The image provided by U.S, Central Command, shows U.S. Army soldiers assigned to the 7th Transportation Brigade (Expeditionary), U.S. Navy sailors assigned to Amphibious Construction Battalion 1, and Israel Defense Forces placing the Trident Pier on the coast of Gaza Strip on Thursday, May 16, 2024. The temporary pier is part of the Joint Logistics Over-the-Shore capability. The U.S. military finished installing the floating pier on Thursday, with officials poised to begin ferrying badly needed humanitarian aid into the enclave besieged over seven months of intense fighting in the Israel-Hamas war. (U.S. Central Command via AP)

The image provided by U.S, Central Command, shows U.S. Army soldiers assigned to the 7th Transportation Brigade (Expeditionary), U.S. Navy sailors assigned to Amphibious Construction Battalion 1, and Israel Defense Forces placing the Trident Pier on the coast of Gaza Strip on Thursday, May 16, 2024. The temporary pier is part of the Joint Logistics Over-the-Shore capability. The U.S. military finished installing the floating pier on Thursday, with officials poised to begin ferrying badly needed humanitarian aid into the enclave besieged over seven months of intense fighting in the Israel-Hamas war. (U.S. Central Command via AP)

The image provided by U.S, Central Command, shows U.S. Army soldiers assigned to the 7th Transportation Brigade (Expeditionary), U.S. Navy sailors assigned to Amphibious Construction Battalion 1, and Israel Defense Forces placing the Trident Pier on the coast of Gaza Strip on Thursday, May 16, 2024. The temporary pier is part of the Joint Logistics Over-the-Shore capability. The U.S. military finished installing the floating pier on Thursday, with officials poised to begin ferrying badly needed humanitarian aid into the enclave besieged over seven months of intense fighting in the Israel-Hamas war. (U.S. Central Command via AP)

The image provided by U.S, Central Command, shows U.S. Army soldiers assigned to the 7th Transportation Brigade (Expeditionary), U.S. Navy sailors assigned to Amphibious Construction Battalion 1, and Israel Defense Forces placing the Trident Pier on the coast of Gaza Strip on Thursday, May 16, 2024. The temporary pier is part of the Joint Logistics Over-the-Shore capability. The U.S. military finished installing the floating pier on Thursday, with officials poised to begin ferrying badly needed humanitarian aid into the enclave besieged over seven months of intense fighting in the Israel-Hamas war. (U.S. Central Command via AP)

A ship is seen off the coast of Gaza near a U.S.-built floating pier that will be used to facilitate aid deliveries, as seen from the central Gaza Strip, Thursday, May 16, 2024. (AP Photo/Abdel Kareem Hana)

A ship is seen off the coast of Gaza near a U.S.-built floating pier that will be used to facilitate aid deliveries, as seen from the central Gaza Strip, Thursday, May 16, 2024. (AP Photo/Abdel Kareem Hana)

A ship is seen off the coast of Gaza near a U.S.-built floating pier that will be used to facilitate aid deliveries, as seen from the central Gaza Strip, Thursday, May 16, 2024. (AP Photo/Abdel Kareem Hana)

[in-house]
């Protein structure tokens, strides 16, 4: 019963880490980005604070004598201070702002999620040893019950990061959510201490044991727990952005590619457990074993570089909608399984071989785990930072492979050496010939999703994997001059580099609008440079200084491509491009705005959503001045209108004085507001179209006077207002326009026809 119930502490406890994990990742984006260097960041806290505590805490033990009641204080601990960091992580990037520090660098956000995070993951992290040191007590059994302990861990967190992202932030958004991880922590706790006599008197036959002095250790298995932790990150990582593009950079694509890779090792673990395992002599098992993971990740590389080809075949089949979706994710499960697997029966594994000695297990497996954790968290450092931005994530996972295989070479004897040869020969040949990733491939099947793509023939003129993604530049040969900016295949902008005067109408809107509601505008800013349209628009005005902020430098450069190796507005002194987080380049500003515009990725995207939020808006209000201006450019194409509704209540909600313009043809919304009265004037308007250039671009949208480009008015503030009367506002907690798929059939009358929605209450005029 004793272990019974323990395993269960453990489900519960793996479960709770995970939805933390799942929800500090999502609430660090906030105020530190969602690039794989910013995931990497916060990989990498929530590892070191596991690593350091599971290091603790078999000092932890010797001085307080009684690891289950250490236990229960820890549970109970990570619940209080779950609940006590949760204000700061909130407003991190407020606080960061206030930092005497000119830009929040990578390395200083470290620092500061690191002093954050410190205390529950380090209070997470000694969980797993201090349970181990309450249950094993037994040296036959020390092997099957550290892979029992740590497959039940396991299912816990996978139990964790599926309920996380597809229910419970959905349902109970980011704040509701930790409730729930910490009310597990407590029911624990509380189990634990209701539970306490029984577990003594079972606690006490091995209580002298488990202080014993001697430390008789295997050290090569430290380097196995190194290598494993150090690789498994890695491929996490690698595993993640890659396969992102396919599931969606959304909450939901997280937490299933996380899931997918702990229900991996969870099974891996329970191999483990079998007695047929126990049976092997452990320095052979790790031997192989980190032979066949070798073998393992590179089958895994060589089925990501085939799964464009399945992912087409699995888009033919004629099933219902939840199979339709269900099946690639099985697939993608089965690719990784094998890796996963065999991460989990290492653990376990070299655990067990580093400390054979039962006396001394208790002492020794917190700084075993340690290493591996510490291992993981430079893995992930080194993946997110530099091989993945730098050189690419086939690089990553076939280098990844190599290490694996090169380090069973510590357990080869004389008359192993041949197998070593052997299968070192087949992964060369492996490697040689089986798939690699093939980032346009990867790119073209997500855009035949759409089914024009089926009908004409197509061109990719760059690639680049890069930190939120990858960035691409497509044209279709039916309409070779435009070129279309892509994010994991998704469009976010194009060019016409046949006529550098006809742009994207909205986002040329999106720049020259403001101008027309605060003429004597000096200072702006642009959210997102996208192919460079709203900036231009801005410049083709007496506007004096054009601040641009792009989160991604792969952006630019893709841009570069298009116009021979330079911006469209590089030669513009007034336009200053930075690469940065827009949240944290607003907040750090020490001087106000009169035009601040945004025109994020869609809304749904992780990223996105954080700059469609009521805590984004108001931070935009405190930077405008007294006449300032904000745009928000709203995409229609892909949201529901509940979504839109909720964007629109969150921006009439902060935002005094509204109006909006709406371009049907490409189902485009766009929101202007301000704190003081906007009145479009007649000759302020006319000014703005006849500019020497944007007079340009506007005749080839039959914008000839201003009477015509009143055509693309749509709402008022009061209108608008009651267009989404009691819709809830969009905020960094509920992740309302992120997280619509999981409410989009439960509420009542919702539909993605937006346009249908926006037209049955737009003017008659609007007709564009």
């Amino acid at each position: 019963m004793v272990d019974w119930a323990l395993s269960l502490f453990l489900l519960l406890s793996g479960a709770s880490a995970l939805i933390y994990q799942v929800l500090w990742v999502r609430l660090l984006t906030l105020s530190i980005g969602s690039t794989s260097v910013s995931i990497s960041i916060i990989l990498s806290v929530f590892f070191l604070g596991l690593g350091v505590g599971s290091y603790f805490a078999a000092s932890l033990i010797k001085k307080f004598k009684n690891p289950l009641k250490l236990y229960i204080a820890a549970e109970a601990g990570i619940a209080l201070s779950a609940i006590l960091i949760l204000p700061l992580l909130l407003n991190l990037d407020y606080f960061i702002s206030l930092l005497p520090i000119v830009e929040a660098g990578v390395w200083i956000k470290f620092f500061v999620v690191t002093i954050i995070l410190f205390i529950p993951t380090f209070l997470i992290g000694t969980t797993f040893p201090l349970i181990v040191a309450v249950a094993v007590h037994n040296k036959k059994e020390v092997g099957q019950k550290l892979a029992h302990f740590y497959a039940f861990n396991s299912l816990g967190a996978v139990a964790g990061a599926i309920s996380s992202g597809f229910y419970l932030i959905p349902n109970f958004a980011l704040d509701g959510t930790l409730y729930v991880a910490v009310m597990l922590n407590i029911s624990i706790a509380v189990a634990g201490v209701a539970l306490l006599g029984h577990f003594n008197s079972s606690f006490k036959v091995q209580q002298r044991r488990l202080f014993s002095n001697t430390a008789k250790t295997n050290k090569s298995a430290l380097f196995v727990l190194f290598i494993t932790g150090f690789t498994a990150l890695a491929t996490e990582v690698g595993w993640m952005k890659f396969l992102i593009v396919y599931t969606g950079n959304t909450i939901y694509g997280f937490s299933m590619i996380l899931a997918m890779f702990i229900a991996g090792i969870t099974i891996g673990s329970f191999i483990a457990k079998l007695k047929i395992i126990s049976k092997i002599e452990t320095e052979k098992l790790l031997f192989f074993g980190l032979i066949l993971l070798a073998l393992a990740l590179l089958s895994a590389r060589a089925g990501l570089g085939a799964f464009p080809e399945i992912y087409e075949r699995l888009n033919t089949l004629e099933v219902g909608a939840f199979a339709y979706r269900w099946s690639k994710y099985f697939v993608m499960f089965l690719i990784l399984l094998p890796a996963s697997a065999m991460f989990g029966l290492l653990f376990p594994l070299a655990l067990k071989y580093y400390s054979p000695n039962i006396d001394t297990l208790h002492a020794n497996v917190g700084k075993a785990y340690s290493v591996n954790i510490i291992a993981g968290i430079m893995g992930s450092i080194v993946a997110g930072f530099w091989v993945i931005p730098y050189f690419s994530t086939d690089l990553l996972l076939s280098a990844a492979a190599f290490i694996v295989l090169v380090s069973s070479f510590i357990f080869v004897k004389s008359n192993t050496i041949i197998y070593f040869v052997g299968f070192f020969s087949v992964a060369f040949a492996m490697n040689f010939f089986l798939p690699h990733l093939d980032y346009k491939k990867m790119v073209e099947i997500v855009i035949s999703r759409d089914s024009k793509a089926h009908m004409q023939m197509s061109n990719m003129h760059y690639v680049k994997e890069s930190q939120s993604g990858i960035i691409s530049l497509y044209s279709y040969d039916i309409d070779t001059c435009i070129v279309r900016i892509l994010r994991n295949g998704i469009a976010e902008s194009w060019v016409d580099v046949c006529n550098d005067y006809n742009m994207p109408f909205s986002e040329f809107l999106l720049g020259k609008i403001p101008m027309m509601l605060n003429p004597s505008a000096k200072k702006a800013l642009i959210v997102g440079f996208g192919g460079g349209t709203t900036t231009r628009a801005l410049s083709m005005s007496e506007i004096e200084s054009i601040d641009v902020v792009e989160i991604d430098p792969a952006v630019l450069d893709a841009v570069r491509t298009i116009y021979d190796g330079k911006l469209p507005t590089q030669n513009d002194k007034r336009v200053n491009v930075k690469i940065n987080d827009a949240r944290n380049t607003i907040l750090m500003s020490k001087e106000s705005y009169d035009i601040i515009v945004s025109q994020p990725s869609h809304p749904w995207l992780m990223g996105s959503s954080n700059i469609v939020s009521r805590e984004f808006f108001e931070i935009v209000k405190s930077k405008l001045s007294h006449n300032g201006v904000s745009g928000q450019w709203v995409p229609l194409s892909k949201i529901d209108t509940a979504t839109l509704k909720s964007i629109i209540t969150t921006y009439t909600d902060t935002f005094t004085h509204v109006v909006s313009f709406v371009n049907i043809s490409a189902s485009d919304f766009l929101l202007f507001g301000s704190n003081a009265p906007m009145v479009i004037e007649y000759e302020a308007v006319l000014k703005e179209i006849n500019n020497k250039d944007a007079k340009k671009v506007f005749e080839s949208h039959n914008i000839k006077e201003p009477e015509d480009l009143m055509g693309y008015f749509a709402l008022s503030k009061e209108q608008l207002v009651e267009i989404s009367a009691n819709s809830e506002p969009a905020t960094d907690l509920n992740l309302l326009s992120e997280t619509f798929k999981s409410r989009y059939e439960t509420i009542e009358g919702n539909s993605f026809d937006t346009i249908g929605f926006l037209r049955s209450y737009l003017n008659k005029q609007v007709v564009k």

A ship is seen off the coast of Gaza near a U.S.-built floating pier that will be used to facilitate aid deliveries, as seen from the central Gaza Strip, Thursday, May 16, 2024. (AP Photo/Abdel Kareem Hana)

A ship is seen off the coast of Gaza near a U.S.-built floating pier that will be used to facilitate aid deliveries, as seen from the central Gaza Strip, Thursday, May 16, 2024. (AP Photo/Abdel Kareem Hana)

A ship is seen off the coast of Gaza near a U.S.-built floating pier that will be used to facilitate aid deliveries, as seen from the central Gaza Strip, Thursday, May 16, 2024. (AP Photo/Abdel Kareem Hana)

A ship is seen off the coast of Gaza near a U.S.-built floating pier that will be used to facilitate aid deliveries, as seen from the central Gaza Strip, Thursday, May 16, 2024. (AP Photo/Abdel Kareem Hana)

A ship is seen off the coast of Gaza near a U.S.-built floating pier that will be used to facilitate aid deliveries, as seen from the central Gaza Strip, Thursday, May 16, 2024. (AP Photo/Abdel Kareem Hana)

Humanitarian aid is lifted by a crane operated by soldiers assigned to the 7th Transportation Brigade (Expeditionary) from a Navy causeway at the Port of Ashdod, Israel, May 14, 2024. These soldiers are supporting the construction of the Joint Logistics Over-the-Shore system off the shore of Gaza. (Staff Sgt. Malcolm Cohens-Ashley/U.S. Army via AP)

Humanitarian aid is lifted by a crane operated by soldiers assigned to the 7th Transportation Brigade (Expeditionary) from a Navy causeway at the Port of Ashdod, Israel, May 14, 2024. These soldiers are supporting the construction of the Joint Logistics Over-the-Shore system off the shore of Gaza. (Staff Sgt. Malcolm Cohens-Ashley/U.S. Army via AP)

U.S. Army soldiers assigned to the 7th Transportation Brigade (Expeditionary) use a rope to stabilize humanitarian aid while it is lifted by a crane aboard the MV Roy P. Benavidez to support the Joint Logistics Over-the-shore (JLOTS) operation, in the Port of Ashdod, Israel, May 13, 2024. (Staff Sgt. Malcolm Cohens-Ashley/U.S. Army via AP)

U.S. Army soldiers assigned to the 7th Transportation Brigade (Expeditionary) use a rope to stabilize humanitarian aid while it is lifted by a crane aboard the MV Roy P. Benavidez to support the Joint Logistics Over-the-shore (JLOTS) operation, in the Port of Ashdod, Israel, May 13, 2024. (Staff Sgt. Malcolm Cohens-Ashley/U.S. Army via AP)